The Cedars


The Cedars, residence of Mayor John Cox of Georgetown, was replaced in 1897 by Western High School, which became Duke Ellington High School for the Arts in 1977. (For additional information, see the history of Burleith, and John Cox Notes)


At one time the land northwest of the intersection of 35th and Reservoir Road NW may have served as a burial ground. Here, in 1798, Col. William Deakins, Jr., a soldier of the Revolutionary War and a member of the Maryland convention to ratify the Federal Constitution, was laid to rest. With fellow Georgetowner Benjamin Stoddert, Deakins had been President Washington’s confidential agent in the ferocious real estate speculation connected with the founding of the national capital.

In 1822 the land was deeded by John Threlkeld to his son-in-law, Georgetown importer and banker John Cox, who built a house there called The Cedars. Cox served as mayor of Georgetown from 1823 to 1845. The Cedars burned in 1847, and Cox died two years later.

His son, Richard Smith Cox, rebuilt The Cedars and sold it to W.D.C. Murdock. William David Clark Murdock (1806-1886) was Addison Murdock’s only son, and heir to his considerable real estate holdings. Murdock started selling off land in Whitehaven in 1843, and in 1865 he divided part of Friendship into lots. Dogged by creditors, he died amid “pecuniary embarrassments.”



View of “The Cedars”from the north, circa 1880.



View of “The Cedars” from the east, circa 1880. 



Healy Hall, Georgetown University, seen from “The Cedars”, circa 1880.  (All photographs courtesy of a descendant.)



In 1873 The Cedars was bought by George Earle, Assistant Postmaster General in the Grant Administration. His daughters, known as “The Misses Earle”, ran a female seminary in one wing of the house. There was a spring of cool water, called “Bear Wallow Spring”, on the grounds, which, by 1889, was coming out of a pump.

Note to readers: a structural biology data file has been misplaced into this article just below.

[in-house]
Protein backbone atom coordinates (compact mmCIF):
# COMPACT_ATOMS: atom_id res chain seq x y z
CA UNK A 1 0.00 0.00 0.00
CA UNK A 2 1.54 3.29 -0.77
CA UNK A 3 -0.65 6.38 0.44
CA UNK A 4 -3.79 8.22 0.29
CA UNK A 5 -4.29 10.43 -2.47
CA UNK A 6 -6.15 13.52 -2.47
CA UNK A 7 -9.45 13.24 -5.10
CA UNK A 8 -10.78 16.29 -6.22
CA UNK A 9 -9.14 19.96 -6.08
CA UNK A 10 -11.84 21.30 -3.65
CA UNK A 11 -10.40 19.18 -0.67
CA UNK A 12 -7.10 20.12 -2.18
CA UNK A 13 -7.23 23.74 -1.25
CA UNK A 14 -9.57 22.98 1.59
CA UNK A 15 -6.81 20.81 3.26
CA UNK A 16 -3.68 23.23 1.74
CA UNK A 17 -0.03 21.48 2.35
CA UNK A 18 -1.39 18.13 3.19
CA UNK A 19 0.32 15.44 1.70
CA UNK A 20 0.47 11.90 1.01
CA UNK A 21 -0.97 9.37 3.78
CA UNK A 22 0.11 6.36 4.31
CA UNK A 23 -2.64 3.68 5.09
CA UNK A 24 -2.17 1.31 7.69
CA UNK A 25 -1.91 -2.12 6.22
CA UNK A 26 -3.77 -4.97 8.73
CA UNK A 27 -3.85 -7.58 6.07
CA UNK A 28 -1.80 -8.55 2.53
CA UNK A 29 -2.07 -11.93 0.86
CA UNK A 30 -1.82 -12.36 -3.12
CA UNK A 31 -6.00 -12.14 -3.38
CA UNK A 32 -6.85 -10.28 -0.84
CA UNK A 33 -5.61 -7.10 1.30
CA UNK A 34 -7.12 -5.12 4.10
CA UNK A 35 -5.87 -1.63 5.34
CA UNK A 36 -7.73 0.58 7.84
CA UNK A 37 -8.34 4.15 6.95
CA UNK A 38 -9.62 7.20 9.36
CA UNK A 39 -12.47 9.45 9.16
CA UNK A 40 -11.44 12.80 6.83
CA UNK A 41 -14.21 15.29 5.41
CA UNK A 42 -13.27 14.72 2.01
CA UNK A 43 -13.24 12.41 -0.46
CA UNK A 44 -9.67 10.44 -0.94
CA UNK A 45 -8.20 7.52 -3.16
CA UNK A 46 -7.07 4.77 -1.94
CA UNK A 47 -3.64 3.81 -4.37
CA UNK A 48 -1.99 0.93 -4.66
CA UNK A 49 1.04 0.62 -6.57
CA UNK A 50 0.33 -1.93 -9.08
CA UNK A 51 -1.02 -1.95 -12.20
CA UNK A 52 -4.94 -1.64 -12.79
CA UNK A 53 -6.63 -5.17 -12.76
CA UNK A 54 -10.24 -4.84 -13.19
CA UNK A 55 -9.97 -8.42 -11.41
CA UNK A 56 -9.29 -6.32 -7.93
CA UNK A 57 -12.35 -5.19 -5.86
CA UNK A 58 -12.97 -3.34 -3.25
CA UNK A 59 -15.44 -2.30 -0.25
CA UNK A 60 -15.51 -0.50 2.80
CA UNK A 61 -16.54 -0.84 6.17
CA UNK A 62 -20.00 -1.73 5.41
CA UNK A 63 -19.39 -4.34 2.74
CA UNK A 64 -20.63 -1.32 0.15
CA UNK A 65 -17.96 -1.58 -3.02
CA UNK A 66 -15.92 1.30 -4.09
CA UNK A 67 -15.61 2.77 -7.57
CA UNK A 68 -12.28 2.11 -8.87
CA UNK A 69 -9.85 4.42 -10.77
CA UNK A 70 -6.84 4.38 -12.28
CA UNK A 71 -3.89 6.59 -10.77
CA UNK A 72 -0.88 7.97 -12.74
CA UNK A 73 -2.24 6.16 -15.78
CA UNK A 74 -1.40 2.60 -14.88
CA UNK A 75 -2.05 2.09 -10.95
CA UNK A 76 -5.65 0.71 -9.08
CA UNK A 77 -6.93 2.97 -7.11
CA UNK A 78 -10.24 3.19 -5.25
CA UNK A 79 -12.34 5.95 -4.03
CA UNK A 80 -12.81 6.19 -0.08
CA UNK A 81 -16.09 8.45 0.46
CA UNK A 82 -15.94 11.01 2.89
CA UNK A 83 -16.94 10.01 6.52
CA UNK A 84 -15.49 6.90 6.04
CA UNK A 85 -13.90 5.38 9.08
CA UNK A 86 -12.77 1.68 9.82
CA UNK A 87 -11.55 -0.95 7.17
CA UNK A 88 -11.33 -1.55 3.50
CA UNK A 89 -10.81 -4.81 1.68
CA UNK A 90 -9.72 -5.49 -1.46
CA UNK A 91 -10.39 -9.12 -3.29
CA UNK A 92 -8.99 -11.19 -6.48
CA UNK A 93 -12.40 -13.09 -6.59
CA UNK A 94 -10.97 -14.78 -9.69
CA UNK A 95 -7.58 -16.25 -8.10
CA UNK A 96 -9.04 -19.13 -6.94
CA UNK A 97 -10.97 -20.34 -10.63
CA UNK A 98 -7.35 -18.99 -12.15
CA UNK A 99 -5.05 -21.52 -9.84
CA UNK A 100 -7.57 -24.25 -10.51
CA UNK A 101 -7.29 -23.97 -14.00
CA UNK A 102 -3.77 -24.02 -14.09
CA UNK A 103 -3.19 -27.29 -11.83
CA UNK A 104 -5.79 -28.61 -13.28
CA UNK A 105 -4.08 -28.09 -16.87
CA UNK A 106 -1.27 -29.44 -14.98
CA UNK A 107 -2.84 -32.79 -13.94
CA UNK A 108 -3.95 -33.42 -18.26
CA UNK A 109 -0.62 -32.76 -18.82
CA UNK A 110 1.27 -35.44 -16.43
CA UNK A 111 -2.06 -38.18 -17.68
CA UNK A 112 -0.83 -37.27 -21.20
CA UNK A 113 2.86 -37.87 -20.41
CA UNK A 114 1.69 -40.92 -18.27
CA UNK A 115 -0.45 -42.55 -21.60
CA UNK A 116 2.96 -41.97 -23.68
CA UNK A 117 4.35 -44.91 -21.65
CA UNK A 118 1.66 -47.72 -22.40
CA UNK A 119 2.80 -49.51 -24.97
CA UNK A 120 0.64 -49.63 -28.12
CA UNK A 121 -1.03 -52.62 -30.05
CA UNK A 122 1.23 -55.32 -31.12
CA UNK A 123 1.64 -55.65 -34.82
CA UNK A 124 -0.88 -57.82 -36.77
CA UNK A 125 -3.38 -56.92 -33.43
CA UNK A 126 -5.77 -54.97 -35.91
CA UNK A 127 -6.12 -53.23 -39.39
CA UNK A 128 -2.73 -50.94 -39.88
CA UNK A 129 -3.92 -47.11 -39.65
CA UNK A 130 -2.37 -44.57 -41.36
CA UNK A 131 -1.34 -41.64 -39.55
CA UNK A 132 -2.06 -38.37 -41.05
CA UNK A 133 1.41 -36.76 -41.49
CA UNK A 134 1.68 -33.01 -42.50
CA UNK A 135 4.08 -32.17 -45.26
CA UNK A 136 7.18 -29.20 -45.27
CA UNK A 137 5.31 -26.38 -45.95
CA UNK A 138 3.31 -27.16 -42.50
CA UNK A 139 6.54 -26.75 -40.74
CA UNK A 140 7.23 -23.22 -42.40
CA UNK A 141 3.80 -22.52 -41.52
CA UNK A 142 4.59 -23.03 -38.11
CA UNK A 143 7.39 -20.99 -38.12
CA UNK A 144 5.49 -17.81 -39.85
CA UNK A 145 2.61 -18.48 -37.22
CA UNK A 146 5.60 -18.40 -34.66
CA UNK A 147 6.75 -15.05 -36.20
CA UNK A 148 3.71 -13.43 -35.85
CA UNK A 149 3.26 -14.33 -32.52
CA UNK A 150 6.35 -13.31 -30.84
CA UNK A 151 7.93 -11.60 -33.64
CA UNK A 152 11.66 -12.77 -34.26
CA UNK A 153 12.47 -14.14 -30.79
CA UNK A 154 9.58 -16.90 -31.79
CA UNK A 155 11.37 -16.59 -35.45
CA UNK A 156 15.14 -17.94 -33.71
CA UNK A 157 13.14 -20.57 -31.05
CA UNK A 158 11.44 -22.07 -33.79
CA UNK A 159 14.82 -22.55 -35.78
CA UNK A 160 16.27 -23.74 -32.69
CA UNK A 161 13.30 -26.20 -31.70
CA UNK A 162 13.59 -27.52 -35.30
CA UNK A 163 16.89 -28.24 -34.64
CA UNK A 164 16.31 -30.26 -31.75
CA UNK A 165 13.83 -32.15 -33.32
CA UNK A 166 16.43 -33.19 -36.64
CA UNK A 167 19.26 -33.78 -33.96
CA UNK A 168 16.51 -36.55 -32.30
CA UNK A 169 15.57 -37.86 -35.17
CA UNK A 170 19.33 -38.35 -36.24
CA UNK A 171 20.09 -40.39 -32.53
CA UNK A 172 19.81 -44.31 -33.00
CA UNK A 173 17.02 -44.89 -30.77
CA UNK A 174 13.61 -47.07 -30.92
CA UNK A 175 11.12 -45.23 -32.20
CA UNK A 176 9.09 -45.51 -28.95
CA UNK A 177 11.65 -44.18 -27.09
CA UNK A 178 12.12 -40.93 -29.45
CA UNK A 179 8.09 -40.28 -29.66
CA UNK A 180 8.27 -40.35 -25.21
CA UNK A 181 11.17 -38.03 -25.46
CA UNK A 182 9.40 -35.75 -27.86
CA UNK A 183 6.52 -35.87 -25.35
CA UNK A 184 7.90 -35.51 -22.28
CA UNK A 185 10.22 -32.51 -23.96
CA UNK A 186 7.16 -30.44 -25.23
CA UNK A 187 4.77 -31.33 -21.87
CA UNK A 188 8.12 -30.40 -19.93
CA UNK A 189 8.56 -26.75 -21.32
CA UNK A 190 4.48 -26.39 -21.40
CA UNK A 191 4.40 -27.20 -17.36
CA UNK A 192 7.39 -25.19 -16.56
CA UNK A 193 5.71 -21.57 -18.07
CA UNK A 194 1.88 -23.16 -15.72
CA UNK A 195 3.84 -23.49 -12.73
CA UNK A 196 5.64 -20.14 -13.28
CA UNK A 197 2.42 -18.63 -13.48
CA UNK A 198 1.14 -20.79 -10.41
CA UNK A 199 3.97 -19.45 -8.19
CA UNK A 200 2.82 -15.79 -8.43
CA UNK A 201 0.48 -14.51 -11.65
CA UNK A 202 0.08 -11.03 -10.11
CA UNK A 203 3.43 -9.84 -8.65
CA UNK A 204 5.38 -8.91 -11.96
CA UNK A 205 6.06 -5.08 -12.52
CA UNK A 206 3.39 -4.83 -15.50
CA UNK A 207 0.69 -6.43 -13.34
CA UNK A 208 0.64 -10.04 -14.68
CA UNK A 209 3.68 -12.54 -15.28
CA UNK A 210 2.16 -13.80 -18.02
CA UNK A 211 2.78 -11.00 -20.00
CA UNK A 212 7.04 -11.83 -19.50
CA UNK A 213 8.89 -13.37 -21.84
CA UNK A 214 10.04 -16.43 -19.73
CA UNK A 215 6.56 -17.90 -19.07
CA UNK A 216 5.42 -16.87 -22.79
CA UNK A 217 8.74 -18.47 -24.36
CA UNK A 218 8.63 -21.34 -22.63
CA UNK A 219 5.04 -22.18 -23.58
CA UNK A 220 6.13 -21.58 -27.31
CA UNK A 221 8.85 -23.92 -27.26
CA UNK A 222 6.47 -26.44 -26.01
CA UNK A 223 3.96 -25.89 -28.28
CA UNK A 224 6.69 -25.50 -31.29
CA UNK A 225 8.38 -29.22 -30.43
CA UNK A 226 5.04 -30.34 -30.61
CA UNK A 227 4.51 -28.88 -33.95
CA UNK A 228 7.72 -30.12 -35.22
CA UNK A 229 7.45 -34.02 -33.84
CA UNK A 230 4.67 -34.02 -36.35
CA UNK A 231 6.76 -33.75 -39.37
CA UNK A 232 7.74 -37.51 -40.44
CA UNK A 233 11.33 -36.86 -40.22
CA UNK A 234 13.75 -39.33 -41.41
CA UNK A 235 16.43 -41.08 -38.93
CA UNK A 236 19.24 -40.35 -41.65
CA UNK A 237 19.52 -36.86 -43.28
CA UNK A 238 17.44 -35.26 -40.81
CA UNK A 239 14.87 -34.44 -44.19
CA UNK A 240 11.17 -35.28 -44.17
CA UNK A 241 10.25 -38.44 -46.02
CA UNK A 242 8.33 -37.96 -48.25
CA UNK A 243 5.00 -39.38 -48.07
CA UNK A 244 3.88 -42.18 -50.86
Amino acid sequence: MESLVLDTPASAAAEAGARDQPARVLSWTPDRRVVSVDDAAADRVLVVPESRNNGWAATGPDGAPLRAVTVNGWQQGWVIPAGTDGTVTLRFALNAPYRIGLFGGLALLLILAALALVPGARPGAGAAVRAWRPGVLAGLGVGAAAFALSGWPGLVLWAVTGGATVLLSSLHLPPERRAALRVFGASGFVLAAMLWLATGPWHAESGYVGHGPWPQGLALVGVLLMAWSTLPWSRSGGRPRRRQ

The Cedars was razed some time after 1890, and construction of Western High School on the site started in 1897. When the school opened it was a model in every respect; the school lunch room served its students meals with linen, silver, china, napkins and finger bowls.

The environs of the school were not considered quite so elegant. “Affairs in Georgetown – Carpet Beating Objectionable. The prevalence of diphtheria, scarlet fever and other contagious diseases in the northwest section of the town is attributed by some of the residents to the practice of beating carpets on the vacant lots north and west of the high school, on what is known as the Burleith subdivision. Carpets from all sections of the city seem to be brought to this place every spring and fall and dusted by colored men.”


Western High School, circa 1920. (Smithsonian Institution Archives)







Abstract of Title to “BURLEITH” in Frederic W. Huidekoper, 1887, ms. 127, Historical Society of Washington

Threlkeld and Cox files, Peabody Room, Georgetown Branch Library

Columbia Historical Society, Vol.21, p.142

District of Columbia Probate Records, compiled by Wesley Pippenger, p.15


DC Liber WB6 (1822) ff 340

DC Liber JAS101 (1855) f.449/357


Washington Federalist, Georgetown, D.C., November 8, 1802

National Intelligencer, January 17, 1818

Georgetown Courier, January 22, 1869, November 11, 1871

Georgetown Courier, September 13, 1873

The Rambler, Star, September 21, 1889

Proctor, Star, February 8, 1942, p.B4


Wilhelmus Bogart Bryan, The History of the National Capital, Vol.1, p.223

Washington, City and Capital, 1937, pp.369, 745-6

Western High School History, 1940

Bob Arnebeck, Through a Fiery Trial


Edgar Farr Russell, A Short History of Burleith, 1955

Ann Lange, “A Brief History of Burleith”, Burleith Newsletter, 1985, September-October 1998:



Photographs courtesy of a descendant.




 Carlton Fletcher

 The citation and acknowledgement of my research is greatly appreciated.

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The support of the Advisory Neighborhood Council (3B) is gratefully acknowledged.